Ion traps certainly have a long history. I think there are a few [approaches] up to like 60 or 80 qubits that turn out pretty good. They have lower error rates. Their big challenge is you can only make 60 or 80 qubits or so in a single trap; how do they get bigger than that is the question. There are theoretical approaches but they have yet to be demonstrated. I would say ion traps are in the race but we’ll see how it unfolds over the next few years. That’s why we are excited to go 128 qubits, it’s a strong marker for anyone else to get up to.

HPCwire: What about D-Wave’s annealing technology? It is sometimes criticized but D-wave does have machines, albeit research machines, and customers.

Zeng: The thing to remember is that while they are both called quantum computers, quantum annealers are really a very different technology from the gate model. Annealers are more different from our quantum computers than GPUs are from CPUs. It’s not a digital machine, it’s an analog machine. It may have some kind of application but it’s a very different piece of tech and there are certain things you have in gate model computing, such as it’s easy to show there’s quantum mechanical [activity]. Because we have control we can show it’s quantum mechanical. Secondly we can correct errors. There’s not really like an error correction path for an analog machine like D-wave. The one thing about quantum computing is this exponential scaling that you have control over and it doesn’t apply to D-wave. You have to have gate model control to really unlock that exponential resource.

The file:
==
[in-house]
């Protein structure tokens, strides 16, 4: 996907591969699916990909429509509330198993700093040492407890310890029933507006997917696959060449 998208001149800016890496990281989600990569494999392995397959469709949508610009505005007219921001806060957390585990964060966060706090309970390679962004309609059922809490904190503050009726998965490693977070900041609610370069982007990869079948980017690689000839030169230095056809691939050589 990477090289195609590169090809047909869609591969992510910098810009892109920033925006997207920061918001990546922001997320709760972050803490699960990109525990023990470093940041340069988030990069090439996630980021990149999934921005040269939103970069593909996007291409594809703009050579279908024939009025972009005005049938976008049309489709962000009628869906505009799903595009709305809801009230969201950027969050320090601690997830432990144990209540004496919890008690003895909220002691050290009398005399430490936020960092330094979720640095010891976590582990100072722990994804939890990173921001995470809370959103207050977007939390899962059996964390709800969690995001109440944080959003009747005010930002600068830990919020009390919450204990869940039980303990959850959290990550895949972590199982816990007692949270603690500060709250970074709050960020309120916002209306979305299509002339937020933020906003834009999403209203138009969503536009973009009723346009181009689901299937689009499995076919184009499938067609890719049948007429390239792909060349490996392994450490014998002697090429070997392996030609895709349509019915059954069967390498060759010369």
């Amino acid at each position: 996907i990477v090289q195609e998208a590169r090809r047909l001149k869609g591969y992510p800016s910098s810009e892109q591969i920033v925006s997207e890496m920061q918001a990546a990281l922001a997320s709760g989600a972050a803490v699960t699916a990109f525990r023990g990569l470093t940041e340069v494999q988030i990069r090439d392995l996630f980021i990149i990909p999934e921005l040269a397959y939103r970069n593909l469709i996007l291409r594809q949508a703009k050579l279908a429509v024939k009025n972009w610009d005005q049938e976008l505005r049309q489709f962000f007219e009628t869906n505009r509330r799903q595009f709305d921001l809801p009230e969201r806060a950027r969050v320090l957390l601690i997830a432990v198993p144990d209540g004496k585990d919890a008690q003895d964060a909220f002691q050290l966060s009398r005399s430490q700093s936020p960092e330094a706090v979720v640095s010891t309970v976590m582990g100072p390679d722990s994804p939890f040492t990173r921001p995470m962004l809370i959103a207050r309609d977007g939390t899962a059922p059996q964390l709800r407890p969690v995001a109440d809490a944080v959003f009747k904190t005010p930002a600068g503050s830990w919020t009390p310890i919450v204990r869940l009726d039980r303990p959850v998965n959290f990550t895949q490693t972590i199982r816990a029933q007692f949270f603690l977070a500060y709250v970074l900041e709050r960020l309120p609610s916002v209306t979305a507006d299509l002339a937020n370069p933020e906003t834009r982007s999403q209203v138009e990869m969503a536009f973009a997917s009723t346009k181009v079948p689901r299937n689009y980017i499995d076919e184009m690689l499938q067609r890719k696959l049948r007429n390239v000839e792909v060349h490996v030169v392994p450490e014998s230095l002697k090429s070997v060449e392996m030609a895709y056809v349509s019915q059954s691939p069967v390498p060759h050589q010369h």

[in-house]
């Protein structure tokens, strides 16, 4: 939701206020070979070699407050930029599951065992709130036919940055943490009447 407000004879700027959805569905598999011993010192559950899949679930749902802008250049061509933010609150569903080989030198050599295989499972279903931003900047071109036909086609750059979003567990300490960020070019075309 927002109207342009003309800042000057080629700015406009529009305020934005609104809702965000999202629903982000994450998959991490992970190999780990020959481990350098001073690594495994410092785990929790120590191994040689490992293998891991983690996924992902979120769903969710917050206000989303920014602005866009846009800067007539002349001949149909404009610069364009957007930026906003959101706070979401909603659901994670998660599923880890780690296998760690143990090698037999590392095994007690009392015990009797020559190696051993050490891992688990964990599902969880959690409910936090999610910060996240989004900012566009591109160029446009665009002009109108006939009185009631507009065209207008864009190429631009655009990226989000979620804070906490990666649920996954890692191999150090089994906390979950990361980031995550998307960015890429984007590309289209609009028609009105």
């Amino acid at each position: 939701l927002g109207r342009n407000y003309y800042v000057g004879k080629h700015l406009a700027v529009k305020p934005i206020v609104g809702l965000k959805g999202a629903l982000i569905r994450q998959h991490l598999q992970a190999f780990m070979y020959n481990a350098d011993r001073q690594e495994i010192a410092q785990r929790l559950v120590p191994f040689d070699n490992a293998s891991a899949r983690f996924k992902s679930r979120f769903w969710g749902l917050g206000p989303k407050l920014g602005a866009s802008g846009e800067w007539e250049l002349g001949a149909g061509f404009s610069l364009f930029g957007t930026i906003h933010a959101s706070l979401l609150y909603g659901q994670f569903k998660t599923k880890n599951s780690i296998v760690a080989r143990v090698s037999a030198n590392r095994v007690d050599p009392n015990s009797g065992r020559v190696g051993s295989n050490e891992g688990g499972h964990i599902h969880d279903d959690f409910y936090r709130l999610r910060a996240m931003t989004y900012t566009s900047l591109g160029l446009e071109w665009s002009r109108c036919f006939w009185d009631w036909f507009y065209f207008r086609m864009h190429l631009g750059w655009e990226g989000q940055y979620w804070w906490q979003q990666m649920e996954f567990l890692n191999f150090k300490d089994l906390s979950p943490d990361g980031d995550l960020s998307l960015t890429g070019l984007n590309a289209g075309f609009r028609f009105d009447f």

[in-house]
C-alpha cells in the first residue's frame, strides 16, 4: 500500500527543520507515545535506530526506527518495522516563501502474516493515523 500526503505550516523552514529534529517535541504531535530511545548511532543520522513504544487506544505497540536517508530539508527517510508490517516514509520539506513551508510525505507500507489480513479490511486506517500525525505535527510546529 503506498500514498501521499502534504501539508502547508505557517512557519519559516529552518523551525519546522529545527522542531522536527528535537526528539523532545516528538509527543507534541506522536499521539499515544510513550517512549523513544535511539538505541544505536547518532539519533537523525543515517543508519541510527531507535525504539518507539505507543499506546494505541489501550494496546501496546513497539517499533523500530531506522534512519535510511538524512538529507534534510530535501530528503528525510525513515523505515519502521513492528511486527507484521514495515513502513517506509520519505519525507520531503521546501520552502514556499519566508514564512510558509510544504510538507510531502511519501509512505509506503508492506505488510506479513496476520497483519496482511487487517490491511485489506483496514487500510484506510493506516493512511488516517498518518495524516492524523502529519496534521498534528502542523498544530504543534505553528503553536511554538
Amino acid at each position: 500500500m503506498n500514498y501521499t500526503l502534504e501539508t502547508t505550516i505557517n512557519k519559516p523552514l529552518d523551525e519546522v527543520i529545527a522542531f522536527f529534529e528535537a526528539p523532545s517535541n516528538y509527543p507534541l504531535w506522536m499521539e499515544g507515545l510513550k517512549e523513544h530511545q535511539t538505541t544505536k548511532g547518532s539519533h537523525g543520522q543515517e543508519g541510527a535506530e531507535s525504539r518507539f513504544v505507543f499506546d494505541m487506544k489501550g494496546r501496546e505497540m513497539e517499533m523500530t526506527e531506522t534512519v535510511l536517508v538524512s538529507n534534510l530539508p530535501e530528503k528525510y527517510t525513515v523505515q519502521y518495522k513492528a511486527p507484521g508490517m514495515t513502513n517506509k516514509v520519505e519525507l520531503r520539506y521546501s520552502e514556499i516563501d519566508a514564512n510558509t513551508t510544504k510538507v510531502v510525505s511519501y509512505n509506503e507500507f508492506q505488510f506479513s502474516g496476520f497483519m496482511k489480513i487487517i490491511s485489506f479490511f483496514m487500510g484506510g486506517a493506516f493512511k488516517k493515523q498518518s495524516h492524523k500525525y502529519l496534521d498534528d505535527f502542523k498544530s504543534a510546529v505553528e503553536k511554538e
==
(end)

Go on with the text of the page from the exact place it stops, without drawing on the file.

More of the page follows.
HPCwire: We saw the announcement that Chinese scientists had set a record for quantum entanglement of 18 qubits which seems impressive. How many qubits are you able to entangle with the 16-qubit processor?

Zeng: As we have done with all of our previous chips, we’ll release the full spec sheet when it’s done that will let you know how many you can entangle with up to one error. The headline announcement for China is a little bit vague because entanglement is not a yes or no thing. You can be 60 percent entangled, 70 percent entangled, or 80 percent entangled and so on. On our 8-qubit processor you can entangle large numbers of qubits, but it might be with a big high error rate. But those are the kind of benchmarks that we are pretty excited to share when ready.